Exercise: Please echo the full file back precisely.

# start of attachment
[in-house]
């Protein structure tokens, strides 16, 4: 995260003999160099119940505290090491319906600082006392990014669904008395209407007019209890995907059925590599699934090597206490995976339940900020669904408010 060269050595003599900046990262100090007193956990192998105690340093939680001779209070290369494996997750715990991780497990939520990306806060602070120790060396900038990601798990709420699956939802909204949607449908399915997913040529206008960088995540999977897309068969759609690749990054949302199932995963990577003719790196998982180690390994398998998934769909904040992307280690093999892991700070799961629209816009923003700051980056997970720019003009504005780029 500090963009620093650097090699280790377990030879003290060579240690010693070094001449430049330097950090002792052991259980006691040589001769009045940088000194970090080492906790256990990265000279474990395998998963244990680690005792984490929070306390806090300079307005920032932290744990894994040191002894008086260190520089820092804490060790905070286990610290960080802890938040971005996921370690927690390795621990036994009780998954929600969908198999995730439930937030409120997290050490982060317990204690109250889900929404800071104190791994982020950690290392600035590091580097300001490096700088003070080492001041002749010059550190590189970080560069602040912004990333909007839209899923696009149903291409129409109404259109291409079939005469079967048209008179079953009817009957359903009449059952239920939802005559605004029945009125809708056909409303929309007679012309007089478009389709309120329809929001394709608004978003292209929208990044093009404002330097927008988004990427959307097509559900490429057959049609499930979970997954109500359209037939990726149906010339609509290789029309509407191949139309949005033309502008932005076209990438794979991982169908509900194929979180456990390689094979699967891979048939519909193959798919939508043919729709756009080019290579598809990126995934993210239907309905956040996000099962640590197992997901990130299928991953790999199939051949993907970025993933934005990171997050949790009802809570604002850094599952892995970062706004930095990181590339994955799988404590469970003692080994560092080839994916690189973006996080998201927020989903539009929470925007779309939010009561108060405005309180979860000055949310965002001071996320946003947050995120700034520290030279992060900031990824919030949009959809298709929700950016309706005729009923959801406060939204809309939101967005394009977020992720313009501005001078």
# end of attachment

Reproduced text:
[in-house]
């Protein structure tokens, strides 16, 4: 995260003999160099119940505290090491319906600082006392990014669904008395209407007019209890995907059925590599699934090597206490995976339940900020669904408010 060269050595003599900046990262100090007193956990192998105690340093939680001779209070290369494996997750715990991780497990939520990306806060602070120790060396900038990601798990709420699956939802909204949607449908399915997913040529206008960088995540999977897309068969759609690749990054949302199932995963990577003719790196998982180690390994398998998934769909904040992307280690093999892991700070799961629209816009923003700051980056997970720019003009504005780029 500090963009620093650097090699280790377990030879003290060579240690010693070094001449430049330097950090002792052991259980006691040589001769009045940088000194970090080492906790256990990265000279474990395998998963244990680690005792984490929070306390806090300079307005920032932290744990894994040191002894008086260190520089820092804490060790905070286990610290960080802890938040971005996921370690927690390795621990036994009780998954929600969908198999995730439930937030409120997290050490982060317990204690109250889900929404800071104190791994982020950690290392600035590091580097300001490096700088003070080492001041002749010059550190590189970080560069602040912004990333909007839209899923696009149903291409129409109404259109291409079939005469079967048209008179079953009817009957359903009449059952239920939802005559605004029945009125809708056909409303929309007679012309007089478009389709309120329809929001394709608004978003292209929208990044093009404002330097927008988004990427959307097509559900490429057959049609499930979970997954109500359209037939990726149906010339609509290789029309509407191949139309949005033309502008932005076209990438794979991982169908509900194929979180456990390689094979699967891979048939519909193959798919939508043919729709756009080019290579598809990126995934993210239907309905956040996000099962640590197992997901990130299928991953790999199939051949993907970025993933934005990171997050949790009802809570604002850094599952892995970062706004930095990181590339994955799988404590469970003692080994560092080839994916690189973006996080998201927020989903539009929470925007779309939010009561108060405005309180979860000055949310965002001071996320946003947050995120700034520290030279992060900031990824919030949009959809298709929700950016309706005729009923959801406060939204809309939101967005394009977020992720313009501005001078």